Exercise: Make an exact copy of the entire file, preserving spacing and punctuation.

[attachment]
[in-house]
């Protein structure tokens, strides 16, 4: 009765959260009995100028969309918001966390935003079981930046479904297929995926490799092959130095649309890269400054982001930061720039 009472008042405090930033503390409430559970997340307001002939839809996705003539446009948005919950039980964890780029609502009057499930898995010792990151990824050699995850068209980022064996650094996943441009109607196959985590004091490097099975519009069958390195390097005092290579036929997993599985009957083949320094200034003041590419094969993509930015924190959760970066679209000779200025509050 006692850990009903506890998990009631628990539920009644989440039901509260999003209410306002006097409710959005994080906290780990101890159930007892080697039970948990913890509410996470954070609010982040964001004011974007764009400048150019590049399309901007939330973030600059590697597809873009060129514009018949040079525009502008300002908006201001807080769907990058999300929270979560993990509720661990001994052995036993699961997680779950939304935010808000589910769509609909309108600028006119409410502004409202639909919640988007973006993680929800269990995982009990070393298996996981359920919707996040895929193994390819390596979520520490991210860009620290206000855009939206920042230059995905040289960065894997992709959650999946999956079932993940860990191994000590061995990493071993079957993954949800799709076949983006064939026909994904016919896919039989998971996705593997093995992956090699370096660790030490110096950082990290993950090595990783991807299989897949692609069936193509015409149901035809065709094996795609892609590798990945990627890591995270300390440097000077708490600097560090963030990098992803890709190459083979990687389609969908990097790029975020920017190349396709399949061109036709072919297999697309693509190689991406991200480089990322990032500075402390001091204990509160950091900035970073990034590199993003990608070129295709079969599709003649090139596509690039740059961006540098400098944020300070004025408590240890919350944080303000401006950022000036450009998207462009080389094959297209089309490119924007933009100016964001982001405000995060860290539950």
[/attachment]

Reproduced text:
[in-house]
């Protein structure tokens, strides 16, 4: 009765959260009995100028969309918001966390935003079981930046479904297929995926490799092959130095649309890269400054982001930061720039 009472008042405090930033503390409430559970997340307001002939839809996705003539446009948005919950039980964890780029609502009057499930898995010792990151990824050699995850068209980022064996650094996943441009109607196959985590004091490097099975519009069958390195390097005092290579036929997993599985009957083949320094200034003041590419094969993509930015924190959760970066679209000779200025509050 006692850990009903506890998990009631628990539920009644989440039901509260999003209410306002006097409710959005994080906290780990101890159930007892080697039970948990913890509410996470954070609010982040964001004011974007764009400048150019590049399309901007939330973030600059590697597809873009060129514009018949040079525009502008300002908006201001807080769907990058999300929270979560993990509720661990001994052995036993699961997680779950939304935010808000589910769509609909309108600028006119409410502004409202639909919640988007973006993680929800269990995982009990070393298996996981359920919707996040895929193994390819390596979520520490991210860009620290206000855009939206920042230059995905040289960065894997992709959650999946999956079932993940860990191994000590061995990493071993079957993954949800799709076949983006064939026909994904016919896919039989998971996705593997093995992956090699370096660790030490110096950082990290993950090595990783991807299989897949692609069936193509015409149901035809065709094996795609892609590798990945990627890591995270300390440097000077708490600097560090963030990098992803890709190459083979990687389609969908990097790029975020920017190349396709399949061109036709072919297999697309693509190689991406991200480089990322990032500075402390001091204990509160950091900035970073990034590199993003990608070129295709079969599709003649090139596509690039740059961006540098400098944020300070004025408590240890919350944080303000401006950022000036450009998207462009080389094959297209089309490119924007933009100016964001982001405000995060860290539950």